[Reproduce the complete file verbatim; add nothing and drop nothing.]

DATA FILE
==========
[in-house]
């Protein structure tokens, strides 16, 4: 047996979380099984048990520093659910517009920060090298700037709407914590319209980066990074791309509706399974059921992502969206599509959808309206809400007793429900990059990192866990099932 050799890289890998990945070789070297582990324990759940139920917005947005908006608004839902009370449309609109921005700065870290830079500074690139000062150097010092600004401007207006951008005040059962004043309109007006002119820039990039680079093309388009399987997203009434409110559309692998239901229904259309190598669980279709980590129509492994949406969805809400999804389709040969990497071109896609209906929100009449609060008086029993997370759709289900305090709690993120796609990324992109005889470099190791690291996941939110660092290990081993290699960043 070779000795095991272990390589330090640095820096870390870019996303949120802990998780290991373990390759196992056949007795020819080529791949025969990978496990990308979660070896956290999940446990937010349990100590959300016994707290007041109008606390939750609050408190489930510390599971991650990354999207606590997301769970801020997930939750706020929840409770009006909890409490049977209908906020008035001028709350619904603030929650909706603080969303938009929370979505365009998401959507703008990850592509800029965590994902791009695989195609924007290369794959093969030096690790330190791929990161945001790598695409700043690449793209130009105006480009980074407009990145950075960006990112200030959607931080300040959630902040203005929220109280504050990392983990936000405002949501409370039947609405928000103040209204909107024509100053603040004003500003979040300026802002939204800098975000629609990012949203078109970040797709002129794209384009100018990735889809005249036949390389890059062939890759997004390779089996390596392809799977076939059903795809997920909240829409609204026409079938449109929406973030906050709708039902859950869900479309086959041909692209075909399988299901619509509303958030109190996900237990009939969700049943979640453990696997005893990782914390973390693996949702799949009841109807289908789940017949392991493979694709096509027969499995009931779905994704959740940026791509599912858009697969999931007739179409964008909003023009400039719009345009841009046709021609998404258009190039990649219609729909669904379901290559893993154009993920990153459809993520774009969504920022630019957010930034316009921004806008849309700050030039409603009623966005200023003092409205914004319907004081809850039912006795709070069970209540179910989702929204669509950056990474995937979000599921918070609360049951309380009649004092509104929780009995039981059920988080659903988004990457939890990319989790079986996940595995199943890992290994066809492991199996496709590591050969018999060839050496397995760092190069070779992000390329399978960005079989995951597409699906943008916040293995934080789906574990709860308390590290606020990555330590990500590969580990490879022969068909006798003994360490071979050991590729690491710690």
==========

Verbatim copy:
[in-house]
């Protein structure tokens, strides 16, 4: 047996979380099984048990520093659910517009920060090298700037709407914590319209980066990074791309509706399974059921992502969206599509959808309206809400007793429900990059990192866990099932 050799890289890998990945070789070297582990324990759940139920917005947005908006608004839902009370449309609109921005700065870290830079500074690139000062150097010092600004401007207006951008005040059962004043309109007006002119820039990039680079093309388009399987997203009434409110559309692998239901229904259309190598669980279709980590129509492994949406969805809400999804389709040969990497071109896609209906929100009449609060008086029993997370759709289900305090709690993120796609990324992109005889470099190791690291996941939110660092290990081993290699960043 070779000795095991272990390589330090640095820096870390870019996303949120802990998780290991373990390759196992056949007795020819080529791949025969990978496990990308979660070896956290999940446990937010349990100590959300016994707290007041109008606390939750609050408190489930510390599971991650990354999207606590997301769970801020997930939750706020929840409770009006909890409490049977209908906020008035001028709350619904603030929650909706603080969303938009929370979505365009998401959507703008990850592509800029965590994902791009695989195609924007290369794959093969030096690790330190791929990161945001790598695409700043690449793209130009105006480009980074407009990145950075960006990112200030959607931080300040959630902040203005929220109280504050990392983990936000405002949501409370039947609405928000103040209204909107024509100053603040004003500003979040300026802002939204800098975000629609990012949203078109970040797709002129794209384009100018990735889809005249036949390389890059062939890759997004390779089996390596392809799977076939059903795809997920909240829409609204026409079938449109929406973030906050709708039902859950869900479309086959041909692209075909399988299901619509509303958030109190996900237990009939969700049943979640453990696997005893990782914390973390693996949702799949009841109807289908789940017949392991493979694709096509027969499995009931779905994704959740940026791509599912858009697969999931007739179409964008909003023009400039719009345009841009046709021609998404258009190039990649219609729909669904379901290559893993154009993920990153459809993520774009969504920022630019957010930034316009921004806008849309700050030039409603009623966005200023003092409205914004319907004081809850039912006795709070069970209540179910989702929204669509950056990474995937979000599921918070609360049951309380009649004092509104929780009995039981059920988080659903988004990457939890990319989790079986996940595995199943890992290994066809492991199996496709590591050969018999060839050496397995760092190069070779992000390329399978960005079989995951597409699906943008916040293995934080789906574990709860308390590290606020990555330590990500590969580990490879022969068909006798003994360490071979050991590729690491710690």